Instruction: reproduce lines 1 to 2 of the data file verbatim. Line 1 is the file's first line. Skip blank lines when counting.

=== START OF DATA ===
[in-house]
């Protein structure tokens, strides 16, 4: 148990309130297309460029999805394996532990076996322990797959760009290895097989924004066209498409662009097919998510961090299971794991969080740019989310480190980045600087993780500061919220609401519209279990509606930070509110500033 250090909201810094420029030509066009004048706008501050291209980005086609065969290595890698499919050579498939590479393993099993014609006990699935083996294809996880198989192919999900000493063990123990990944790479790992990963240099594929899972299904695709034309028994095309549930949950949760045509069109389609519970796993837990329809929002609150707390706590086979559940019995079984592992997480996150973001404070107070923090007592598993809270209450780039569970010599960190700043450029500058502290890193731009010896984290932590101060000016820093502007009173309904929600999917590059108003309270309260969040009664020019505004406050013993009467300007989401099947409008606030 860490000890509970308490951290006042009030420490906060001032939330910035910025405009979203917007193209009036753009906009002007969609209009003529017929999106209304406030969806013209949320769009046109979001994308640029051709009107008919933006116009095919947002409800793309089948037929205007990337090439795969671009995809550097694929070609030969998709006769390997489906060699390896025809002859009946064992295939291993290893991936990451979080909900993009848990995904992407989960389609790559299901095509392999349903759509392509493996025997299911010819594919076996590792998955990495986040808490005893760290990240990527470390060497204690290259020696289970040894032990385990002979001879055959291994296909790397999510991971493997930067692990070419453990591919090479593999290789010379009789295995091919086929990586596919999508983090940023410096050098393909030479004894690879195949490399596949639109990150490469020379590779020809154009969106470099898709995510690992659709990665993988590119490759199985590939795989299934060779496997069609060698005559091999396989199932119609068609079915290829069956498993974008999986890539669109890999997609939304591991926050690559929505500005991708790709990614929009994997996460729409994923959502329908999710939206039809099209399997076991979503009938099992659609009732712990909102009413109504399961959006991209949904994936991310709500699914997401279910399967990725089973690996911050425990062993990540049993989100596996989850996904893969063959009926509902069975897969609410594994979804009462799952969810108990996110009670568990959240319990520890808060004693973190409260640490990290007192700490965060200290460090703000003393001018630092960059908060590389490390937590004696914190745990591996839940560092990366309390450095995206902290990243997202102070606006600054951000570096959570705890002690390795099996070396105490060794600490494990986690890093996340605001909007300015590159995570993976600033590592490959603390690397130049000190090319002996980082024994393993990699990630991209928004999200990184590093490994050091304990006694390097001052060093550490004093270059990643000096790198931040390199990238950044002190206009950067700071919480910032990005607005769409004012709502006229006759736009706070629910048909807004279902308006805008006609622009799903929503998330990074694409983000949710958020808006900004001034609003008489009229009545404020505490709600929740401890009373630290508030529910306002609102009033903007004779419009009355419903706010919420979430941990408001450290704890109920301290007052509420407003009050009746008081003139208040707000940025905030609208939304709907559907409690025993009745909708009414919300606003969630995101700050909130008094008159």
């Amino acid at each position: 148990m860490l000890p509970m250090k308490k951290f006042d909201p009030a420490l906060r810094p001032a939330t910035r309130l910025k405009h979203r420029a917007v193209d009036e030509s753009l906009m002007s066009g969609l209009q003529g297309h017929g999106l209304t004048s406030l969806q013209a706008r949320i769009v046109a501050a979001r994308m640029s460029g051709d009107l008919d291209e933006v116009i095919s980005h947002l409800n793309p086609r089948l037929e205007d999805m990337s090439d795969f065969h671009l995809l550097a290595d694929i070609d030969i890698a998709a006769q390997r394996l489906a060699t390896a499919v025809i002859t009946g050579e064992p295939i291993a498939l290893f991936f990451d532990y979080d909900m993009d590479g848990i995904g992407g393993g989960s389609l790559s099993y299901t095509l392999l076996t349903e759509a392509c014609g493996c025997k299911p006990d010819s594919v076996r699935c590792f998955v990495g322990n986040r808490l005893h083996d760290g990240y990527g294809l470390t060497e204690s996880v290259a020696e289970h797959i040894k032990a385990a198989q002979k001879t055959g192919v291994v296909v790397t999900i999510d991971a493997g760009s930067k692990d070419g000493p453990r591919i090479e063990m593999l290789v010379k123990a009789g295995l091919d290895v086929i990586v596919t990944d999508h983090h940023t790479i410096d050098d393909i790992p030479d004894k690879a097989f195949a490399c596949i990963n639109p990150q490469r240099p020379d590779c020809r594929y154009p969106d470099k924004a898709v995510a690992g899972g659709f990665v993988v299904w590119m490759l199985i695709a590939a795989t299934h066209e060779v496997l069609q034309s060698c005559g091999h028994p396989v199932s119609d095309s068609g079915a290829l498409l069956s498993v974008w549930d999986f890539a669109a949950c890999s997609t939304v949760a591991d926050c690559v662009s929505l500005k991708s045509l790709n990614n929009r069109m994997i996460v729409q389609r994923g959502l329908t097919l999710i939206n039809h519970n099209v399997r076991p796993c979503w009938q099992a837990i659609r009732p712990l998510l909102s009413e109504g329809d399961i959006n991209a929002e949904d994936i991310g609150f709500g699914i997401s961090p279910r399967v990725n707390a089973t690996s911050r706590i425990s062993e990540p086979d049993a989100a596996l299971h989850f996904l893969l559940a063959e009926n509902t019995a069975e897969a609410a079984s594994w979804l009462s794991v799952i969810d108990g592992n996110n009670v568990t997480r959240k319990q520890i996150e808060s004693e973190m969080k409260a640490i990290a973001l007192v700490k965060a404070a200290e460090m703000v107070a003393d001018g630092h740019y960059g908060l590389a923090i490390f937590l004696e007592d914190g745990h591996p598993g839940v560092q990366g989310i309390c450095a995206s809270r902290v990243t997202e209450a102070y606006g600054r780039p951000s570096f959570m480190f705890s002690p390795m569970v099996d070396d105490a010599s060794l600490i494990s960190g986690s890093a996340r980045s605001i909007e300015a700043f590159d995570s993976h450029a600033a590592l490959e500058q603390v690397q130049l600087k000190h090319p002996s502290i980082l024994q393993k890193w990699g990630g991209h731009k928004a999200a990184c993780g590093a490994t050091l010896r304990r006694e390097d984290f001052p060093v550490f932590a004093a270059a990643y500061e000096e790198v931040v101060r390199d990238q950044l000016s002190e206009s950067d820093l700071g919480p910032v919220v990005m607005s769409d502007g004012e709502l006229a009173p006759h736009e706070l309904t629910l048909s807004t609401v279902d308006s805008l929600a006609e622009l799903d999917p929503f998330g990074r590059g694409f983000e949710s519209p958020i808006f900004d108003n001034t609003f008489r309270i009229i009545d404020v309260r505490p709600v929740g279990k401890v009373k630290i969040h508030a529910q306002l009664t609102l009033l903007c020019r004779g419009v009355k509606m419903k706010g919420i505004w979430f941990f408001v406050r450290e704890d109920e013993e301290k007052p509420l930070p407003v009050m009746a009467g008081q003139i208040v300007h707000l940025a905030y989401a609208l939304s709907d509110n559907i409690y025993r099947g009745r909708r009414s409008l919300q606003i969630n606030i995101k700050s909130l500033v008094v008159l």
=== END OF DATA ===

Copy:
[in-house]
């Protein structure tokens, strides 16, 4: 148990309130297309460029999805394996532990076996322990797959760009290895097989924004066209498409662009097919998510961090299971794991969080740019989310480190980045600087993780500061919220609401519209279990509606930070509110500033 250090909201810094420029030509066009004048706008501050291209980005086609065969290595890698499919050579498939590479393993099993014609006990699935083996294809996880198989192919999900000493063990123990990944790479790992990963240099594929899972299904695709034309028994095309549930949950949760045509069109389609519970796993837990329809929002609150707390706590086979559940019995079984592992997480996150973001404070107070923090007592598993809270209450780039569970010599960190700043450029500058502290890193731009010896984290932590101060000016820093502007009173309904929600999917590059108003309270309260969040009664020019505004406050013993009467300007989401099947409008606030 860490000890509970308490951290006042009030420490906060001032939330910035910025405009979203917007193209009036753009906009002007969609209009003529017929999106209304406030969806013209949320769009046109979001994308640029051709009107008919933006116009095919947002409800793309089948037929205007990337090439795969671009995809550097694929070609030969998709006769390997489906060699390896025809002859009946064992295939291993290893991936990451979080909900993009848990995904992407989960389609790559299901095509392999349903759509392509493996025997299911010819594919076996590792998955990495986040808490005893760290990240990527470390060497204690290259020696289970040894032990385990002979001879055959291994296909790397999510991971493997930067692990070419453990591919090479593999290789010379009789295995091919086929990586596919999508983090940023410096050098393909030479004894690879195949490399596949639109990150490469020379590779020809154009969106470099898709995510690992659709990665993988590119490759199985590939795989299934060779496997069609060698005559091999396989199932119609068609079915290829069956498993974008999986890539669109890999997609939304591991926050690559929505500005991708790709990614929009994997996460729409994923959502329908999710939206039809099209399997076991979503009938099992659609009732712990909102009413109504399961959006991209949904994936991310709500699914997401279910399967990725089973690996911050425990062993990540049993989100596996989850996904893969063959009926509902069975897969609410594994979804009462799952969810108990996110009670568990959240319990520890808060004693973190409260640490990290007192700490965060200290460090703000003393001018630092960059908060590389490390937590004696914190745990591996839940560092990366309390450095995206902290990243997202102070606006600054951000570096959570705890002690390795099996070396105490060794600490494990986690890093996340605001909007300015590159995570993976600033590592490959603390690397130049000190090319002996980082024994393993990699990630991209928004999200990184590093490994050091304990006694390097001052060093550490004093270059990643000096790198931040390199990238950044002190206009950067700071919480910032990005607005769409004012709502006229006759736009706070629910048909807004279902308006805008006609622009799903929503998330990074694409983000949710958020808006900004001034609003008489009229009545404020505490709600929740401890009373630290508030529910306002609102009033903007004779419009009355419903706010919420979430941990408001450290704890109920301290007052509420407003009050009746008081003139208040707000940025905030609208939304709907559907409690025993009745909708009414919300606003969630995101700050909130008094008159």